Some critics of Beefheart say that the Magic Band deserves more credit for the music than Beefheart.  There’s some truth to that.  Since Don didn’t know how to read or write music, he had to find a way to get the band to perform the complex ideas in his head. He knew what he wanted and there was no compromise in that regard. Former Magic Band member Ry Cooder called Beefheart a “Musical Nazi”.  The Captain drove his troops 12-16 hours a day in practice sessions. This enabled the original members to become one of the tightest and well versed musicians in all of rock.  Much to their credit, they stick it out for a long time without much success in selling records or touring.

If you have any doubt that the band wasn’t the reason that the music so incredible, just talk to John French.   ‘Drumbo” as he was dubbed by Beefheart, was Beefheart2the force behind Don’s music. Since Don didn’t know how to express his ideas in any meaningful way that the band members could understand, it was up to John to create a system that the band could follow. After Beefheart did his best to bang out parts for the band on the piano or guitar, Drumbo would translate that in to music that the band could read.  It wasn’t easy work. It went against so many rules of the ordinary rock band.  Often there was conflicting rhythms and band members had to memorize their parts and ignore what the rest of the band was doing.  Often, for example, the bass player would be playing a different rhythm than the drummer. In most cases, they cue off each.  This was not the case in many of the Magic Band arrangements.  It created some of the most unique and complicated beats ever done in rock music.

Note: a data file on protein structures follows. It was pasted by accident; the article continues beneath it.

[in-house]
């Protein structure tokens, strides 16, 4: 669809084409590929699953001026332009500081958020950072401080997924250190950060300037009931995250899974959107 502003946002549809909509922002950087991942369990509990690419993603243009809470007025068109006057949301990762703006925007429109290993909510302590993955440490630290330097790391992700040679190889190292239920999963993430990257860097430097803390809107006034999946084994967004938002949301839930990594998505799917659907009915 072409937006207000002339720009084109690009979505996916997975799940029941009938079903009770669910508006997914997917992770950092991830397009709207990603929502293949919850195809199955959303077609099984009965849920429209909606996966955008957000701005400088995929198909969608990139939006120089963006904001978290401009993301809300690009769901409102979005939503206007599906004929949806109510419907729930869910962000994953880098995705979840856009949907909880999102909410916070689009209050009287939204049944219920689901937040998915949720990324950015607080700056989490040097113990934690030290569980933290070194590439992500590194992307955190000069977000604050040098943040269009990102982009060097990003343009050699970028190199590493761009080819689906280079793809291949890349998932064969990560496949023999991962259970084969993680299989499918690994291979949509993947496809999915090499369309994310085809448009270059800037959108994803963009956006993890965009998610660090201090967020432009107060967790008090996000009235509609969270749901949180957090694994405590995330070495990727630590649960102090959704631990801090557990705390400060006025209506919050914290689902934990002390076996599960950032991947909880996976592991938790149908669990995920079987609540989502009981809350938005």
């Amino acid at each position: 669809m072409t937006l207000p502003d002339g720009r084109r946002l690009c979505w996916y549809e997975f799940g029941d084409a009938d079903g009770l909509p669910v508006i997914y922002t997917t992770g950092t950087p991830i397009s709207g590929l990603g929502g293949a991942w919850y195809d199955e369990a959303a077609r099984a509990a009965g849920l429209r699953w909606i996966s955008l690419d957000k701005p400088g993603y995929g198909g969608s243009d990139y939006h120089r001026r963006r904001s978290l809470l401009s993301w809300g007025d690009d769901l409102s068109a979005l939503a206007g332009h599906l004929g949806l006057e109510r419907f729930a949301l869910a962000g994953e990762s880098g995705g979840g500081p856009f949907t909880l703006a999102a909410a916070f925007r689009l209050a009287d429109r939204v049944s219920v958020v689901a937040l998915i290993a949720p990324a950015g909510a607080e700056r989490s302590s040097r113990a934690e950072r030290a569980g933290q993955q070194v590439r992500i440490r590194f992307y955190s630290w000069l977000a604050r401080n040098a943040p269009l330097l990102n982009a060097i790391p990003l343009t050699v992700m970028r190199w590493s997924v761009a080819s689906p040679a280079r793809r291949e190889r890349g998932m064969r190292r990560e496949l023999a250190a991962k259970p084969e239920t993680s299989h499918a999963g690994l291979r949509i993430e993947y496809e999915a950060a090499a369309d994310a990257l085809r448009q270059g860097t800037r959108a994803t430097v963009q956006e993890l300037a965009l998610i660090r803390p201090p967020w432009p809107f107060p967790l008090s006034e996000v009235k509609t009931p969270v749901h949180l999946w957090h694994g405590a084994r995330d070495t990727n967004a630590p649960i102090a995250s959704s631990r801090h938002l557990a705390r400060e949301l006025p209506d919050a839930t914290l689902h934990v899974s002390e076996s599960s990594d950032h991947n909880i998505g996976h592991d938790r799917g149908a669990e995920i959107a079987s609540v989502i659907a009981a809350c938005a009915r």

There are those that would claim that the music was so complex that the band could never repeat the performances that were done on records. Frank Zappa was a perfectionist in the recording studio.  He was never satisfied with one take of any song no matter how good it sounded.  When he asked the Magic Band to do a second take on any song while recording TROUT MASK REPLICA, he was totally amazed that the band did the songs exactly the same every time. 

While John French deserves create for much of the success in making the music happen, he will be the first to tell you that Beefheart was a genius.  None of what John did could have been done without the vision of Captain Beefheart.